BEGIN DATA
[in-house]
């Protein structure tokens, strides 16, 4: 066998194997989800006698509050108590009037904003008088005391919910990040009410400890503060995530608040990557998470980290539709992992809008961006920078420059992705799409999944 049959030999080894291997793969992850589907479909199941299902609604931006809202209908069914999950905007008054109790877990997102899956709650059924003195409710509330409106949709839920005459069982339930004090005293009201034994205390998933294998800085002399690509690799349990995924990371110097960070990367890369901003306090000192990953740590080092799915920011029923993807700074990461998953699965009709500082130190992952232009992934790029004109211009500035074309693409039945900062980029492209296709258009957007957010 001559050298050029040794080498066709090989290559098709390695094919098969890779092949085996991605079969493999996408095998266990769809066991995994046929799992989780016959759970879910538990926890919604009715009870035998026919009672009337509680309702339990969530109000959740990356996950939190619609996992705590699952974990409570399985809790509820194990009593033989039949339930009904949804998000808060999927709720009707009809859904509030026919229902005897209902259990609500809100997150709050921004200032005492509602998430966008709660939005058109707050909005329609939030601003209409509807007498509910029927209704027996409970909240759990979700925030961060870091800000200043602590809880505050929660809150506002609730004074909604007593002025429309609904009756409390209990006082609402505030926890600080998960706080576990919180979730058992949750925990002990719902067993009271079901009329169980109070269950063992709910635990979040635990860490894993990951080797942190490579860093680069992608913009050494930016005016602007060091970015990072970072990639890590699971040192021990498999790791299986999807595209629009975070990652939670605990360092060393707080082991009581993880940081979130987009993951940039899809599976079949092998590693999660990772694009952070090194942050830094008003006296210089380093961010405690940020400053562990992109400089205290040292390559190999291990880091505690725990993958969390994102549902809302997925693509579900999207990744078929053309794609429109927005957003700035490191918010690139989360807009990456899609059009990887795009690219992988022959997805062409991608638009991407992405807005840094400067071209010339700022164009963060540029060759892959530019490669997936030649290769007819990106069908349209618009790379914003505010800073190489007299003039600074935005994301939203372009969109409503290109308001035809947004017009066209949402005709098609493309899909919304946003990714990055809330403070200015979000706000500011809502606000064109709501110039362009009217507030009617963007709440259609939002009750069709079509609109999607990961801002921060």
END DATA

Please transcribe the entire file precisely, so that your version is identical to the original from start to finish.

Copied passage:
[in-house]
């Protein structure tokens, strides 16, 4: 066998194997989800006698509050108590009037904003008088005391919910990040009410400890503060995530608040990557998470980290539709992992809008961006920078420059992705799409999944 049959030999080894291997793969992850589907479909199941299902609604931006809202209908069914999950905007008054109790877990997102899956709650059924003195409710509330409106949709839920005459069982339930004090005293009201034994205390998933294998800085002399690509690799349990995924990371110097960070990367890369901003306090000192990953740590080092799915920011029923993807700074990461998953699965009709500082130190992952232009992934790029004109211009500035074309693409039945900062980029492209296709258009957007957010 001559050298050029040794080498066709090989290559098709390695094919098969890779092949085996991605079969493999996408095998266990769809066991995994046929799992989780016959759970879910538990926890919604009715009870035998026919009672009337509680309702339990969530109000959740990356996950939190619609996992705590699952974990409570399985809790509820194990009593033989039949339930009904949804998000808060999927709720009707009809859904509030026919229902005897209902259990609500809100997150709050921004200032005492509602998430966008709660939005058109707050909005329609939030601003209409509807007498509910029927209704027996409970909240759990979700925030961060870091800000200043602590809880505050929660809150506002609730004074909604007593002025429309609904009756409390209990006082609402505030926890600080998960706080576990919180979730058992949750925990002990719902067993009271079901009329169980109070269950063992709910635990979040635990860490894993990951080797942190490579860093680069992608913009050494930016005016602007060091970015990072970072990639890590699971040192021990498999790791299986999807595209629009975070990652939670605990360092060393707080082991009581993880940081979130987009993951940039899809599976079949092998590693999660990772694009952070090194942050830094008003006296210089380093961010405690940020400053562990992109400089205290040292390559190999291990880091505690725990993958969390994102549902809302997925693509579900999207990744078929053309794609429109927005957003700035490191918010690139989360807009990456899609059009990887795009690219992988022959997805062409991608638009991407992405807005840094400067071209010339700022164009963060540029060759892959530019490669997936030649290769007819990106069908349209618009790379914003505010800073190489007299003039600074935005994301939203372009969109409503290109308001035809947004017009066209949402005709098609493309899909919304946003990714990055809330403070200015979000706000500011809502606000064109709501110039362009009217507030009617963007709440259609939002009750069709079509609109999607990961801002921060």